Gamification is one of today’s hottest topics among marketing professionals. At first blush the idea of applying game design priniciples to a serious business model might seem ridiculous, but the odds are pretty good you are already doing it, and if you’re not you probably will be sometime soon.
What is Gamification?
Basically, this term is used to describe one of the marketing industry’s latest trends – or should I call it a fad? In any case, the official definition of this word reads something like this: ‘Employing game mechanics/ game thinking in non-game contexts in order to solve problems and engage users’.
In essence, gamification is a process designed to tap into people’s psychological predisposition to be competitive by introducing the design techniques, applications and mechanics of games into the somewhat serious world of accounting. Applications commonly repurposed to drive client engagement for CPA practises often include point totals, leader boards and/ or other typical game-type achievements.
Gamification and Marketing
In a word, “Meh”.
While I do see a lot of marketing potential for gamification I don’t see it offering much benefit to serious professional services like accounting and CPA practices.
Naturally, as a CPA, you will need to take a close look at your existing business model; both internal and external marketing communication and your efforts to attract/ retain clients in order to determine just where, when and how to apply gamification concepts. Offering gift vouchers for the local Starbucks, for instance, may increase business for them, but will do little to convert your visitors into long-standing clients. This stresses the importance of determining exactly how and why you offer what incentive for visitors to engage with you/ your Website.
There are some client satisfaction applications for gamification. For example, offering rewards for early filing or comprehensive completion of tax organizers. But as a rule I think gamification is going to be a bit of a dud in terms of marketing accountancies.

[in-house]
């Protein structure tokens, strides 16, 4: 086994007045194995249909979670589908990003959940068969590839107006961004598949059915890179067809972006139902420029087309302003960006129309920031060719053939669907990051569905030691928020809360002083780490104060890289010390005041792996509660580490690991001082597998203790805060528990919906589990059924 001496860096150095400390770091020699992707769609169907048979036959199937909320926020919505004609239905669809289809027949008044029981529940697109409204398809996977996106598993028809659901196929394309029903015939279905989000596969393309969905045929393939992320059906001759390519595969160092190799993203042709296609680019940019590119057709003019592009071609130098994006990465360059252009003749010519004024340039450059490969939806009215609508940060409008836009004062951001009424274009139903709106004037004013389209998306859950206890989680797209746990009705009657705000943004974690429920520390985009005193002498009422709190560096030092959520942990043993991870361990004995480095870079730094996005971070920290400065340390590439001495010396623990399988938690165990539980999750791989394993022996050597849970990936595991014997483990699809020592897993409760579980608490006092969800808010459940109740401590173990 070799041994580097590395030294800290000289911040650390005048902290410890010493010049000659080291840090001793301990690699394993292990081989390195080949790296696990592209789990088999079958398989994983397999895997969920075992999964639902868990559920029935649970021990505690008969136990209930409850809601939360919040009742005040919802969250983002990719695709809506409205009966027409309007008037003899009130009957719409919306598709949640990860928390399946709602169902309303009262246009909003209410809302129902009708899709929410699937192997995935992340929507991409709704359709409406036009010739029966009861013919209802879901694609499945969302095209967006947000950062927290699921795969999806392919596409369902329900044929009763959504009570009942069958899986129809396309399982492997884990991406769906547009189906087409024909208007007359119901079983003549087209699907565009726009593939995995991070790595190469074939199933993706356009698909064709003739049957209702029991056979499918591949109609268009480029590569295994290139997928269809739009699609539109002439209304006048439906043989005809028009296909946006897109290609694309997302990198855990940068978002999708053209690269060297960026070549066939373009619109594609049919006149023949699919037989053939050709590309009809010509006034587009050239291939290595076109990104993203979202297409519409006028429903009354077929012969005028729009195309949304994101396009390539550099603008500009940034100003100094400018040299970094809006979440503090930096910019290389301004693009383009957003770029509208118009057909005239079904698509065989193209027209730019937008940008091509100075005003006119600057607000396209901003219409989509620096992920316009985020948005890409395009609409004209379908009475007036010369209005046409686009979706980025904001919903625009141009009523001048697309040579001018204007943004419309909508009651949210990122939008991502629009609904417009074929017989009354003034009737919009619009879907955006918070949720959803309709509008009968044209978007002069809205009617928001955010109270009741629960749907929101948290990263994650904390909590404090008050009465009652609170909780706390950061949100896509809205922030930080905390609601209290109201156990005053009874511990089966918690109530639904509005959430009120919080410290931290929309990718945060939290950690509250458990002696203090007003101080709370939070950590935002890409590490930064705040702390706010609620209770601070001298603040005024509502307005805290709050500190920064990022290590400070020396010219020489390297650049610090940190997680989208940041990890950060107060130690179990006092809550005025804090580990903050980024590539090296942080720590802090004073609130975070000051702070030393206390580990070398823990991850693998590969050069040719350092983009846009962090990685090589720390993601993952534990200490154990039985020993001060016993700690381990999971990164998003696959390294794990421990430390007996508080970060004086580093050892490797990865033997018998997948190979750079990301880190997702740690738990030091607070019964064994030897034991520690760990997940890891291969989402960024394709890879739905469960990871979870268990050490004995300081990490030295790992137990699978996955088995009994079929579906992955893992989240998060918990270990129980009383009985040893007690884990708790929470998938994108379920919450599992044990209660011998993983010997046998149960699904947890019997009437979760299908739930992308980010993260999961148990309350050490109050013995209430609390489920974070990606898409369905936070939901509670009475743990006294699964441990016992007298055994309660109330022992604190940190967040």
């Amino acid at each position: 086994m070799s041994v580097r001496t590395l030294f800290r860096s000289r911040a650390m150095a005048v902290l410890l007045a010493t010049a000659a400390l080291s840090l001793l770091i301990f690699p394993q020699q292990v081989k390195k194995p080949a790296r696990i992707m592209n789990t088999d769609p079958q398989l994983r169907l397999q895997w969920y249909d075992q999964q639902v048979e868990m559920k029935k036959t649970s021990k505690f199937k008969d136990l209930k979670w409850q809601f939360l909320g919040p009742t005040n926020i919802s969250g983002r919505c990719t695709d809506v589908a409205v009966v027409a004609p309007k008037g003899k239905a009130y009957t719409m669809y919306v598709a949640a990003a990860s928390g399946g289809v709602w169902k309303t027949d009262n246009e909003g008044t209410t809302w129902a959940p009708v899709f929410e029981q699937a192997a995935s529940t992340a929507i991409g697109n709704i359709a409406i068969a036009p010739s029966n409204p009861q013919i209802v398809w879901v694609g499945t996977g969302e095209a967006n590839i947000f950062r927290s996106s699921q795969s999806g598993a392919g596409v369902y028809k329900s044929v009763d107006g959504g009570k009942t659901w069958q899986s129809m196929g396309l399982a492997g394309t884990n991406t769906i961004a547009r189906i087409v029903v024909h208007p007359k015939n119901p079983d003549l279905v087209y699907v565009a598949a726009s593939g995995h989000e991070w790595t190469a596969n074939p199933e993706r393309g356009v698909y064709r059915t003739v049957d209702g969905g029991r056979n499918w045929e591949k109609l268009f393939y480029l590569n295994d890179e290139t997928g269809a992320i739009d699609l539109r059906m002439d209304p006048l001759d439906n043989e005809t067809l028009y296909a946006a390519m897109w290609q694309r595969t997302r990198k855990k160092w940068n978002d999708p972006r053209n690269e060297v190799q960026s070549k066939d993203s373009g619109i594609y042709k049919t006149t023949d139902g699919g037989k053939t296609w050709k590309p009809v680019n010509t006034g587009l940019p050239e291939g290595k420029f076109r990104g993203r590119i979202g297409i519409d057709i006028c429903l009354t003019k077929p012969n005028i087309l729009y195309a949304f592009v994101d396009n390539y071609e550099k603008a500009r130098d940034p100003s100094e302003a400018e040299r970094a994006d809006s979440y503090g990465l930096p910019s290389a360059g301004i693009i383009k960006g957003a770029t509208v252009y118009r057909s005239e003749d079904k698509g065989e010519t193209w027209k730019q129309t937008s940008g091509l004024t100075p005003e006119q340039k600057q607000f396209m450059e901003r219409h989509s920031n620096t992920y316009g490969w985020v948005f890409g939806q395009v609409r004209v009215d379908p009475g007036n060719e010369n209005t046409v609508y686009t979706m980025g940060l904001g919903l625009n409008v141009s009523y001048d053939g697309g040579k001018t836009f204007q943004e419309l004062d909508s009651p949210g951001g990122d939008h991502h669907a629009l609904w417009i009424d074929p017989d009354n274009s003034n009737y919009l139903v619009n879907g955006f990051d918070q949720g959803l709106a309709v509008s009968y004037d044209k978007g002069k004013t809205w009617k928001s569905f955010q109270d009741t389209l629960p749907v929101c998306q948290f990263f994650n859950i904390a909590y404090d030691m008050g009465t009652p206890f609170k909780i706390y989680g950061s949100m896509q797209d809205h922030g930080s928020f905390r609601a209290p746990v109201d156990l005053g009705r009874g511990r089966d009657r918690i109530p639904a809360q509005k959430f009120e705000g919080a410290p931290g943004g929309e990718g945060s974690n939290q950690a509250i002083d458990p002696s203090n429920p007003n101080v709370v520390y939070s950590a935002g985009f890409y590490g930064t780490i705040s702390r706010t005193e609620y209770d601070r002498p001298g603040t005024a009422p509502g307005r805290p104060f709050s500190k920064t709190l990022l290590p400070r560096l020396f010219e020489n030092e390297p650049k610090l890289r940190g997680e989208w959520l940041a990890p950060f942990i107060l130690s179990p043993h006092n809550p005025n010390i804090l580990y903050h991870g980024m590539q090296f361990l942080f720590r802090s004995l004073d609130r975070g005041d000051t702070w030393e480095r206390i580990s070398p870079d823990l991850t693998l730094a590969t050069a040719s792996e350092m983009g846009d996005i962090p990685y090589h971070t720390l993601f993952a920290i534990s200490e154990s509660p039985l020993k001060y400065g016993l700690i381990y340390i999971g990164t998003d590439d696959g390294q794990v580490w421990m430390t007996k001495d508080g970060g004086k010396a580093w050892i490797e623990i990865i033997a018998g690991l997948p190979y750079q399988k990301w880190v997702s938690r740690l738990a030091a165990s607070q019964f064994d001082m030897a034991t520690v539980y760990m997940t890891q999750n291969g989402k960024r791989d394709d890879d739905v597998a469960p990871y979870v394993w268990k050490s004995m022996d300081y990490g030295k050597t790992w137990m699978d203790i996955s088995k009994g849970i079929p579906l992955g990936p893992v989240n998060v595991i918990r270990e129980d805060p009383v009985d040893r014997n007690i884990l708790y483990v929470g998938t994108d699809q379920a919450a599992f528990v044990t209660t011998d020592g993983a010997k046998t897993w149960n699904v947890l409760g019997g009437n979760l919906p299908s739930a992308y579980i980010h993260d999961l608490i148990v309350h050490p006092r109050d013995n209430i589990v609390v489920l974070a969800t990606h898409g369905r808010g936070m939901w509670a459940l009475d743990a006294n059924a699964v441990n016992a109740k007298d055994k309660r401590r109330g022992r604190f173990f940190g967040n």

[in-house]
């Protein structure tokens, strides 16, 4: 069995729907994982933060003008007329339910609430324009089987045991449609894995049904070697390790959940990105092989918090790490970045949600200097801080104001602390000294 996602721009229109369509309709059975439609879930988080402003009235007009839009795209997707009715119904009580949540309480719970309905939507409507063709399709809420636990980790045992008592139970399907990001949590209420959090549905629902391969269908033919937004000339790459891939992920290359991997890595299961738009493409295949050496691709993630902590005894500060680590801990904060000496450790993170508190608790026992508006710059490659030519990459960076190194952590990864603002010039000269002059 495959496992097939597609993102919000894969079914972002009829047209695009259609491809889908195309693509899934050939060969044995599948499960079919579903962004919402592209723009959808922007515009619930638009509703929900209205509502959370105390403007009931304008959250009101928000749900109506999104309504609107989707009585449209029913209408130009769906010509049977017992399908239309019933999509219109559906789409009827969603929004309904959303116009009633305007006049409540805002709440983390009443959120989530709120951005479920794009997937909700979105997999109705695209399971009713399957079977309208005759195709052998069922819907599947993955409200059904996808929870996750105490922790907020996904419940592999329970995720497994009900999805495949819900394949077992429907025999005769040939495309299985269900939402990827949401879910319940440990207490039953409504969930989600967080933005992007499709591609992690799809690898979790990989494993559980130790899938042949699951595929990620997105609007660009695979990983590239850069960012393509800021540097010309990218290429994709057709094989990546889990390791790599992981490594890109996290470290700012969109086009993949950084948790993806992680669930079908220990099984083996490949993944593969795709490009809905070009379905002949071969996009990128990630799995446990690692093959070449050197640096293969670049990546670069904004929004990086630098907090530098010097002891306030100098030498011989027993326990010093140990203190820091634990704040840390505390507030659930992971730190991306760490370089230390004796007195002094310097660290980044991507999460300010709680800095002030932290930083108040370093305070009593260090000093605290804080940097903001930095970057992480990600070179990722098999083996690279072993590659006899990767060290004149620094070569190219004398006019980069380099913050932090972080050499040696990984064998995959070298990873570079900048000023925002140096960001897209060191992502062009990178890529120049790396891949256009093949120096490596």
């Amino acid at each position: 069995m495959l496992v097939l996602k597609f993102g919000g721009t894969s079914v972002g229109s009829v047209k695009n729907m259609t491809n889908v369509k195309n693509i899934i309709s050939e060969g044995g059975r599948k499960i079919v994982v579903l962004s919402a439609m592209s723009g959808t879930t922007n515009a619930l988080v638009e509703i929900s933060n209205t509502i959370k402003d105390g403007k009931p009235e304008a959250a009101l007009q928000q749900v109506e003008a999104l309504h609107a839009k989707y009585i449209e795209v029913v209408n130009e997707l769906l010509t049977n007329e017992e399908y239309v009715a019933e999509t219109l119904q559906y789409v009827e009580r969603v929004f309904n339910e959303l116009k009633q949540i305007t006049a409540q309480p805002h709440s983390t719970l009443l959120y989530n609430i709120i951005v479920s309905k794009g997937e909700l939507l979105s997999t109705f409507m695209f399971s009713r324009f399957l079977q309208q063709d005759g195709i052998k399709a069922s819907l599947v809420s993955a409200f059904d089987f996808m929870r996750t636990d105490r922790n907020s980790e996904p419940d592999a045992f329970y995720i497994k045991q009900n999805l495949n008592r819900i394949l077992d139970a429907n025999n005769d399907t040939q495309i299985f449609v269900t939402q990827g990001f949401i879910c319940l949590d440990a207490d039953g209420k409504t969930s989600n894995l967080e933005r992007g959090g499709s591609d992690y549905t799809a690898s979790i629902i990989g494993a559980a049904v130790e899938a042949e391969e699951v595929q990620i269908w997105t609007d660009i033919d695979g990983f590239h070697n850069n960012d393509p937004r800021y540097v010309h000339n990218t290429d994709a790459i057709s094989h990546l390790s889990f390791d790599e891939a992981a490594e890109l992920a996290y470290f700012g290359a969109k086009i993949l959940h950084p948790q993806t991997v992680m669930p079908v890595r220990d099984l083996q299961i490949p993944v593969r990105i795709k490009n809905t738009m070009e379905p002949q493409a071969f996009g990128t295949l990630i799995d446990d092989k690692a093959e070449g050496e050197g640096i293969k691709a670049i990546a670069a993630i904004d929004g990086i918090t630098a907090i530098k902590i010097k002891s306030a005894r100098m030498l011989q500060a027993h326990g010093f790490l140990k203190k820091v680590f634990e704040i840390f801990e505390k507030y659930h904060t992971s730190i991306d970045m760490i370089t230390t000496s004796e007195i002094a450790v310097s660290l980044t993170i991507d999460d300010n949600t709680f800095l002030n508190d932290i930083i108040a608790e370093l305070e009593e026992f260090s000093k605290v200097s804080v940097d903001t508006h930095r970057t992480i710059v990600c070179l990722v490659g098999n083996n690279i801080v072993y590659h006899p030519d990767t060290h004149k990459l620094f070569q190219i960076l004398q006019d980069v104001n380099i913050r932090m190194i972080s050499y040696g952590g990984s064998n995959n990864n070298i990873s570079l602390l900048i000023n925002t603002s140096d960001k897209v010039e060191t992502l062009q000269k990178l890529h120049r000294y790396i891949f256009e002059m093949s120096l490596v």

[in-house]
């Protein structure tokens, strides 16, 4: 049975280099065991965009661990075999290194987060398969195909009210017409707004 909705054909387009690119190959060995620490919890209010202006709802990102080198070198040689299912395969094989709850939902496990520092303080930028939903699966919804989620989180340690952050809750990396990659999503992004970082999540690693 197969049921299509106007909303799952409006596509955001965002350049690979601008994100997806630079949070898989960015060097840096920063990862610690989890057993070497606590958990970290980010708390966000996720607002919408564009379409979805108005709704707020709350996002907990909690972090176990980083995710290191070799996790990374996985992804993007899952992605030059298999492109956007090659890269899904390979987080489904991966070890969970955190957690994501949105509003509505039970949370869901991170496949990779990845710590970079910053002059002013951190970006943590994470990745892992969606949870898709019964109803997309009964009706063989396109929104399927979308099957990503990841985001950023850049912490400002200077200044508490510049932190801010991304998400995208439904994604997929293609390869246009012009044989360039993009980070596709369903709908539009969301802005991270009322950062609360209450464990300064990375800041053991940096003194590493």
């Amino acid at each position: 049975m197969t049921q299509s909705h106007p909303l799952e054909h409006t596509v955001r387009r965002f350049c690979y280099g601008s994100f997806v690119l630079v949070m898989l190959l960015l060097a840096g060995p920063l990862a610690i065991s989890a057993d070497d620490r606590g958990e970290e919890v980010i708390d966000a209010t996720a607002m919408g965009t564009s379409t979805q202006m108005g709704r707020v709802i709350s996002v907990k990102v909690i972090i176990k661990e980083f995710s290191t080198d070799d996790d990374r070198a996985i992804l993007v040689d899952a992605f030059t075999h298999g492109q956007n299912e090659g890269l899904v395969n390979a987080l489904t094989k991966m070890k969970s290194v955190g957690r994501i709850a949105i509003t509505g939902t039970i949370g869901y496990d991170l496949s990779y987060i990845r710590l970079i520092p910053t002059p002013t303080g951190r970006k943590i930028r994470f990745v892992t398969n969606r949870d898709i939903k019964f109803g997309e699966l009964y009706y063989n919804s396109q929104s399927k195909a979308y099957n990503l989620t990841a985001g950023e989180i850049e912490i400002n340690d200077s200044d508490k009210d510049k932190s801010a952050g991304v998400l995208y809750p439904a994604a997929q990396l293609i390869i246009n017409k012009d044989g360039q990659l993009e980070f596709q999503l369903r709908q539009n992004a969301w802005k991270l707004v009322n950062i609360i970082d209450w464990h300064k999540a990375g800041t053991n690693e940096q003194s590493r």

What Gamification Isn’t
It is vital to understand that gamification does not equal games. Although certain game-mechanics can be applied to non-gaming environments, the ultimate goal is not for your clients to have a great time playing, but to engage them with your CPA practise on a long-term basis.
In other words, simply adding games to your Website without any clearly defined goals/ strategies will be of about as much use to your business as a cat flap in an elephant house. While encouraging competition/ driving client motivation through gamification can be extremely helpful if applied sensibly, implementing these concepts without much thought will result in potential clients perceiving them as shallow gimmicks.
Gamification and Practice Management
While I don’t see much immediate potential for gamification as a marketing tool, I think you’ll find it’s going to become a major factor in business management. In many ways it already is, the technique just hadn’t been given a name yet. Obvious examples like employee leader boards and an “Employee of the Month” parking space have been around for decades.
A more focused study of game design, however, offers many more amazing opportunities to keep your employees engaged and motivated.
One such example is what gamers call “achievements”. Offer recognition for employees who touch milestones in their careers with you. This should include simple, even automatic achievements (like “Dependable: One Year of Service”) and more advanced ones (like “Rainmaker: Referred a Client to the Practice”). People will will work harder and get more satisfaction from their jobs if they are recognized for what they do. Achievements don’t need to include rewards. It’s about being publicly recognized to your peers.